Jesus taught with authority in the synagogue and cast out the demon from the man who never speaks for himself. And those gathered around him wondered at his words and work. Great crowds followed Jesus. Where was their focus? Where was their “something greater”? They made famous a man who did amazing things.

The unclean spirit, however, called Jesus “the Holy One of God.” The demon, the embodiment of evil knew the coherence of Jesus, perceived the frequency, knew the divinity Jesus possessed, and the demon was powerless at His command though it did not leave without convulsions and crying out. The unclean spirit made a scene.

Our idols or our demons don’t call out divinity when it appears, but they are mighty strong at enabling us to forget our imago dei, to forget the Christ Light we bear, to forget our connection with others, even to forget our connection to God. If we’re inclined to forget all this, how dim becomes the story of Jesus, the life he lived, the death he suffered, the resurrection and ascension he showed us as he returned to full Glory in God, in unity, wholeness, and perfect coherence.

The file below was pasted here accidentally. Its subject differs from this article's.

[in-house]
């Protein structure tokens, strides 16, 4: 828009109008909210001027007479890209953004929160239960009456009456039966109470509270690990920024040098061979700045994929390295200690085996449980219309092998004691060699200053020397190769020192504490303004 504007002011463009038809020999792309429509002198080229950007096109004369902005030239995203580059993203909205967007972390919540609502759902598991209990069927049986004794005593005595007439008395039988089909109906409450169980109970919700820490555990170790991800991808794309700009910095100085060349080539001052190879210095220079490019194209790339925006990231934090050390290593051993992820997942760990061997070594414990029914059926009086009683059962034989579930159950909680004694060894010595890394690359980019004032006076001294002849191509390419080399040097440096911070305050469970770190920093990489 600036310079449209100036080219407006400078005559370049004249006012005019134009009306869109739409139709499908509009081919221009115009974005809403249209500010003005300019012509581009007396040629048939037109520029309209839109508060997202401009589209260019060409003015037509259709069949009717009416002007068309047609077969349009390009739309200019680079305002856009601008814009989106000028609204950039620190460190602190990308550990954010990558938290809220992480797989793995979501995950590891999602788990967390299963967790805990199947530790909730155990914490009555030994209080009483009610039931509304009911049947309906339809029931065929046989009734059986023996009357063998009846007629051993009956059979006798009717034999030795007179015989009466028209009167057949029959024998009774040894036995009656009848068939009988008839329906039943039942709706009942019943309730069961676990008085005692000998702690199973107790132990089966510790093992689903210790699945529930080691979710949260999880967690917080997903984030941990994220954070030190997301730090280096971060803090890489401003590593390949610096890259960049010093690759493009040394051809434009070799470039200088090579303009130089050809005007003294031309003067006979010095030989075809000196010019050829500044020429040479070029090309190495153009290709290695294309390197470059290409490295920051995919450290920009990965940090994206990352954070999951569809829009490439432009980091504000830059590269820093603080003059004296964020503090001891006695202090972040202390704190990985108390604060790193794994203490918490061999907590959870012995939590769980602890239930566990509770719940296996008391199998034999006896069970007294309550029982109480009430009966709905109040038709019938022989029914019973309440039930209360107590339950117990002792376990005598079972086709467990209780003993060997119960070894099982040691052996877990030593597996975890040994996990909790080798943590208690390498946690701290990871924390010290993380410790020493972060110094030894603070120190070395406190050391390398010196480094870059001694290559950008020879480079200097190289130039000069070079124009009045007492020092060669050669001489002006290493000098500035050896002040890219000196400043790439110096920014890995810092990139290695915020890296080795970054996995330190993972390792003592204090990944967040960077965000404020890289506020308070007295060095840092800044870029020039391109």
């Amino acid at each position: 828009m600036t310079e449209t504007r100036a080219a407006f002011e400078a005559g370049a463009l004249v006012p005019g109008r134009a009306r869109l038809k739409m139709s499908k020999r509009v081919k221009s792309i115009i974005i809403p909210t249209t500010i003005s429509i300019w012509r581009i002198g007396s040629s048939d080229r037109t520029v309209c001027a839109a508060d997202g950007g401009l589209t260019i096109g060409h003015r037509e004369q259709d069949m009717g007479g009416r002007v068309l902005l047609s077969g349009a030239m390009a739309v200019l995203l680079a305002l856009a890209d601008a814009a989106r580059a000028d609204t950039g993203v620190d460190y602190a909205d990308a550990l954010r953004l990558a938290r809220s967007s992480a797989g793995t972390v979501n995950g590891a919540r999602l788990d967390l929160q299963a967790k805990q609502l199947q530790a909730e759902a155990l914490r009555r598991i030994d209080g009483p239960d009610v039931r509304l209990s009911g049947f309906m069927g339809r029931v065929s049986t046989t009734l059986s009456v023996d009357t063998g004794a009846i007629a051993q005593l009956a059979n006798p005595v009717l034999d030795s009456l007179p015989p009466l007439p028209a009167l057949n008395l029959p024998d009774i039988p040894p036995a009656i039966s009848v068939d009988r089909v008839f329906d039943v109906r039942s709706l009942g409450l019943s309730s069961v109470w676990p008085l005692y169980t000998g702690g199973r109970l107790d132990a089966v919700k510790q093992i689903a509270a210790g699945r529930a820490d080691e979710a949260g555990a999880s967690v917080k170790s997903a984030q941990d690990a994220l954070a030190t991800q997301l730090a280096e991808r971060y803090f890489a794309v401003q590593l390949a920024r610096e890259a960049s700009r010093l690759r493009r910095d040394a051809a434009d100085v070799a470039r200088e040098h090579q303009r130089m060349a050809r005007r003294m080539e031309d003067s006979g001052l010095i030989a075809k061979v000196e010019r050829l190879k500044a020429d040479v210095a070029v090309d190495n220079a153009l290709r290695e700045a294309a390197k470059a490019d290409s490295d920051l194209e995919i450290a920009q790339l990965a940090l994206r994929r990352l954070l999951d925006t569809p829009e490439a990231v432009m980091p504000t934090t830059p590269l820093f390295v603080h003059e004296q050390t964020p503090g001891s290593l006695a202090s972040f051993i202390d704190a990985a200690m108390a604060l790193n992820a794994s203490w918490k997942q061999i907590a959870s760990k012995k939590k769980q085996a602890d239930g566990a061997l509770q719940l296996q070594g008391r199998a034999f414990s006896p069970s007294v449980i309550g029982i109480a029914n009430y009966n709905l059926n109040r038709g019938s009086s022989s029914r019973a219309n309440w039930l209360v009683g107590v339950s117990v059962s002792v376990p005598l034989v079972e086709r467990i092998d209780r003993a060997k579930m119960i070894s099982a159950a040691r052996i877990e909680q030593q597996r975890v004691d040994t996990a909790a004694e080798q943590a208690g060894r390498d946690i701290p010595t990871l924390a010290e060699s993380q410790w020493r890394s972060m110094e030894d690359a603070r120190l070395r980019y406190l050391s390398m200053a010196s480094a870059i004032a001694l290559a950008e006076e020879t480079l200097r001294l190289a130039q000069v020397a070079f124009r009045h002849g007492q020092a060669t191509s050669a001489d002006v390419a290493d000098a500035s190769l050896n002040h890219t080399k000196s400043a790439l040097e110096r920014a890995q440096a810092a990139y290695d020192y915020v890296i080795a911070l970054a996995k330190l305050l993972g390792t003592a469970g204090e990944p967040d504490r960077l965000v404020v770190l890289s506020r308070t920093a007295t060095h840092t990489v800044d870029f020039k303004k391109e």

Hear our prayers, O God, and grant us peace, that we might be free from all that binds us and blinds us to the power of the Life and Love of Christ to restore us all to God.

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For further reading on compassion, I commend Karen Armstrong’s work on compassion, highlighted by this article on Brainpickings.

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Hope, Unity, & Vision

Exodus 1:8-2:10 | Psalm 124 | Romans 12:1-8 | Matthew 16:13-20